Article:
Across Oklahoma, the terrain unfolds with sweeping prairies stretching to the horizon, full of golden grass swaying with the soft breeze.
The state also contains rolling hills, leading to pockets of dense woodlands, where mature oaks stand tall.
To the west, mesas and canyons define the horizon. All these distinct areas of Oklahoma have towns with their own character and stories. Each town in the Sooner State tells a rich history, from Tishomingo, the capital of the Chickasaw Nation, to the first state capital of Guthrie.
These seven towns are must-visit destinations and some of the best the state has to offer.
When people come to Medicine Park, it is common to be struck by the distinctive cobblestone architecture that gives the town its characteristic appearance.
The materials that helped build the cobblestone buildings are locally sourced, and constructed using naturally rounded stones collected from nearby Medicine Creek.
Medicine Park traces its heritage back to 1908, when the town was created as the state's first resort town, due to the idea that nearby mineral springs had therapeutic properties.
The town sits in the foothills of the Wichita Mountains, with its granite outcroppings and rolling hills. The surrounding area has grassy plains, spreading out as you move away from the mountains.
A great way to spend time is at the Wichita Mountains Wildlife Refuge, spanning 59,020 acres. The park is home to bison, elk, deer, and a plethora of bird species. The refuge is important for conservation, and there are remnants of early human habitation, including Native American sites and historic ranches.
Located in McCurtain County, Broken Bow lies amongst the gentle slopes of the Ouachita Mountains.
The town is an outdoorsman's paradise, with Beavers Bend State Park offering peaceful waters for a day out fishing or kayaking.
Inside the park, the Forest Heritage Center celebrates forestry through exhibits and a living history forest village, providing insight into the important role of forests in Oklahoma's heritage and economy.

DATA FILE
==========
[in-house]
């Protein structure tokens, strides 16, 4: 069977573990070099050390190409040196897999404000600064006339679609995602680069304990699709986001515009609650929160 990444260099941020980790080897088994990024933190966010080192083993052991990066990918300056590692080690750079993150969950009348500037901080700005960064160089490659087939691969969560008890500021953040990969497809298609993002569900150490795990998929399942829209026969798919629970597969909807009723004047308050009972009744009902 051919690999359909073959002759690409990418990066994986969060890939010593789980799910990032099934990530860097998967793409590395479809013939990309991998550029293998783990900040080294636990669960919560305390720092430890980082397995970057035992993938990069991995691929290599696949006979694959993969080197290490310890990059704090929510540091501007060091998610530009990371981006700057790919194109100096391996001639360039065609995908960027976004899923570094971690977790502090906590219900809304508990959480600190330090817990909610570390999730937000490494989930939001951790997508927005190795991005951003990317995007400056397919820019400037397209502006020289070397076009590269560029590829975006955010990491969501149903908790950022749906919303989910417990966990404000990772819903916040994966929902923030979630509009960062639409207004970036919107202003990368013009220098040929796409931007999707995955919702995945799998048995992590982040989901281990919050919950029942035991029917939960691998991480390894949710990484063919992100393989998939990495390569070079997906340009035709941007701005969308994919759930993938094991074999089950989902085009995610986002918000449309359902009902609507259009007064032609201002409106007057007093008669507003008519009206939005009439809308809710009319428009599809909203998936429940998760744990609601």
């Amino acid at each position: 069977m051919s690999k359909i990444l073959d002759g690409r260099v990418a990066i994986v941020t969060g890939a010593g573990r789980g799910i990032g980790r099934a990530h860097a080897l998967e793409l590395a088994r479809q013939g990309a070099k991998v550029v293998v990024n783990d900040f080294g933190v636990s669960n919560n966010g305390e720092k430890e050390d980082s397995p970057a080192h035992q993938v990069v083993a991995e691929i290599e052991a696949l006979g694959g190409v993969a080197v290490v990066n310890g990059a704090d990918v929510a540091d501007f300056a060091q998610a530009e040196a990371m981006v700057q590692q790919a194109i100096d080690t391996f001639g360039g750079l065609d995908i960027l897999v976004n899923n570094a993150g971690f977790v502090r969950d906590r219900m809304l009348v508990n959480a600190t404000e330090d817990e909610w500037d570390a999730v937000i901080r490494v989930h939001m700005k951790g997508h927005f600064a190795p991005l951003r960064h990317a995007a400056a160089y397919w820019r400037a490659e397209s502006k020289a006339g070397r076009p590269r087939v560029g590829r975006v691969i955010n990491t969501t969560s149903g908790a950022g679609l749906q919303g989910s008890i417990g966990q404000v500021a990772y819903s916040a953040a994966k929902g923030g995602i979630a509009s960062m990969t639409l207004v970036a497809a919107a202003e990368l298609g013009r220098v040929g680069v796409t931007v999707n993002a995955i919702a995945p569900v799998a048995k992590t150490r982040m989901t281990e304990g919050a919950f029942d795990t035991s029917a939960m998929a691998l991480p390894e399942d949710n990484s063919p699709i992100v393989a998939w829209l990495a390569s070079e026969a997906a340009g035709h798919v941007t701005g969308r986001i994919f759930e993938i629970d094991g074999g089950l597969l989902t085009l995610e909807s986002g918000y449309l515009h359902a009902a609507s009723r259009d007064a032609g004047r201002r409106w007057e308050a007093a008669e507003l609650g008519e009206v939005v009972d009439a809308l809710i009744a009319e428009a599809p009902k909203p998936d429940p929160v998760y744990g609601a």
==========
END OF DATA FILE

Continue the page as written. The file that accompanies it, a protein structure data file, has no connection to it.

Grover River, only 20 minutes away by car, is an isolated waterway that has preserved its untamed nature, with no dams disrupting its flow.
History buffs need to make time to visit the Gardner Mansion & Museum, built in 1884. The building was once the residence of Choctaw chief Jefferson Gardner. Now, it is a historic site looking at Native American heritage and the region's cultural legacy.
This town proudly looks back and embraces its agricultural heritage as a key tenet that helped build the community.
For many years, Pauls Valley was predominantly made up of farming and livestock industries, forming the backbone of its economy.
The Santa Fe Depot Museum, constructed in 1902, stands as an important reminder of Pauls Valley's railroad history. This rustic structure now serves as a museum, examining the city's ties to the industry and how it changed the landscape.
A good way to spend a sunny day outside is walking down the quaint Main Street, lined with local stores and restaurants that provide a good reflection of the community's spirit.
If you feel like relaxing, take a break at the Royal Twin Theatre, which opened its doors in 1918 and has continued featuring films ever since.
The town also hosts the unique Okie Noodling Tournament, celebrating the sport of handfishing, which is fishing using only your hands or feet.
Do not let the name throw you off; Sulphur is a superb place to visit.
Sulphur is famous for its mineral-rich springs and for the Chickasaw National Recreation Area, a protected area managed by the National Park Service.